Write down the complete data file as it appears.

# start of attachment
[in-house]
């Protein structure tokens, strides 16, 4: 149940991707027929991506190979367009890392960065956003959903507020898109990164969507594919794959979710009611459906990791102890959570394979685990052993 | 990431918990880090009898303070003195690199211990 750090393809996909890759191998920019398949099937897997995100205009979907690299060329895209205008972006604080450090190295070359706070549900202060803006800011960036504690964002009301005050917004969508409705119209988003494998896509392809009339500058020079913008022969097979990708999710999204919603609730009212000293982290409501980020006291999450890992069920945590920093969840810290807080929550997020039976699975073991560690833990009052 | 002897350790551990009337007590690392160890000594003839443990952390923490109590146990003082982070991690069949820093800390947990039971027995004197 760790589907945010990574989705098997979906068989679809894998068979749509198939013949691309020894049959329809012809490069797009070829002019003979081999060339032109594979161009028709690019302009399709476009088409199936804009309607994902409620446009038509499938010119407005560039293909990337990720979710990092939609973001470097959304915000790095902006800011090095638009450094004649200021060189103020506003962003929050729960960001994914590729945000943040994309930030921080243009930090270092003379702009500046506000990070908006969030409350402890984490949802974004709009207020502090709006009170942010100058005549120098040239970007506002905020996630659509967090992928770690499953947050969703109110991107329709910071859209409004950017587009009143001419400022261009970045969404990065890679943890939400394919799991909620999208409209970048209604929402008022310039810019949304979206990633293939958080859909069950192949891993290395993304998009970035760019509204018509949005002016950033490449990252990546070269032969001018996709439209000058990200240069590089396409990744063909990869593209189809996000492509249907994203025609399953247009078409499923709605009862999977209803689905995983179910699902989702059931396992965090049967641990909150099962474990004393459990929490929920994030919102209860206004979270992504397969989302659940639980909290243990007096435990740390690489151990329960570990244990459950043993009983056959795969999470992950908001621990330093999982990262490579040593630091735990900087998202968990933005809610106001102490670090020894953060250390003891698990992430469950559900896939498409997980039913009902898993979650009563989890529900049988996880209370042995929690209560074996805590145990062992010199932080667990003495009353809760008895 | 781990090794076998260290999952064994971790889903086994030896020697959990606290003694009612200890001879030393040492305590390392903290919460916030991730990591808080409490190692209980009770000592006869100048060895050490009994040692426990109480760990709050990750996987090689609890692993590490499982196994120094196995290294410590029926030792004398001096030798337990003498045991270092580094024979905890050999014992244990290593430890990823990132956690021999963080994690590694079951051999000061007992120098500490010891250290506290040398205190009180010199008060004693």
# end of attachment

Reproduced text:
[in-house]
């Protein structure tokens, strides 16, 4: 149940991707027929991506190979367009890392960065956003959903507020898109990164969507594919794959979710009611459906990791102890959570394979685990052993 | 990431918990880090009898303070003195690199211990 750090393809996909890759191998920019398949099937897997995100205009979907690299060329895209205008972006604080450090190295070359706070549900202060803006800011960036504690964002009301005050917004969508409705119209988003494998896509392809009339500058020079913008022969097979990708999710999204919603609730009212000293982290409501980020006291999450890992069920945590920093969840810290807080929550997020039976699975073991560690833990009052 | 002897350790551990009337007590690392160890000594003839443990952390923490109590146990003082982070991690069949820093800390947990039971027995004197 760790589907945010990574989705098997979906068989679809894998068979749509198939013949691309020894049959329809012809490069797009070829002019003979081999060339032109594979161009028709690019302009399709476009088409199936804009309607994902409620446009038509499938010119407005560039293909990337990720979710990092939609973001470097959304915000790095902006800011090095638009450094004649200021060189103020506003962003929050729960960001994914590729945000943040994309930030921080243009930090270092003379702009500046506000990070908006969030409350402890984490949802974004709009207020502090709006009170942010100058005549120098040239970007506002905020996630659509967090992928770690499953947050969703109110991107329709910071859209409004950017587009009143001419400022261009970045969404990065890679943890939400394919799991909620999208409209970048209604929402008022310039810019949304979206990633293939958080859909069950192949891993290395993304998009970035760019509204018509949005002016950033490449990252990546070269032969001018996709439209000058990200240069590089396409990744063909990869593209189809996000492509249907994203025609399953247009078409499923709605009862999977209803689905995983179910699902989702059931396992965090049967641990909150099962474990004393459990929490929920994030919102209860206004979270992504397969989302659940639980909290243990007096435990740390690489151990329960570990244990459950043993009983056959795969999470992950908001621990330093999982990262490579040593630091735990900087998202968990933005809610106001102490670090020894953060250390003891698990992430469950559900896939498409997980039913009902898993979650009563989890529900049988996880209370042995929690209560074996805590145990062992010199932080667990003495009353809760008895 | 781990090794076998260290999952064994971790889903086994030896020697959990606290003694009612200890001879030393040492305590390392903290919460916030991730990591808080409490190692209980009770000592006869100048060895050490009994040692426990109480760990709050990750996987090689609890692993590490499982196994120094196995290294410590029926030792004398001096030798337990003498045991270092580094024979905890050999014992244990290593430890990823990132956690021999963080994690590694079951051999000061007992120098500490010891250290506290040398205190009180010199008060004693």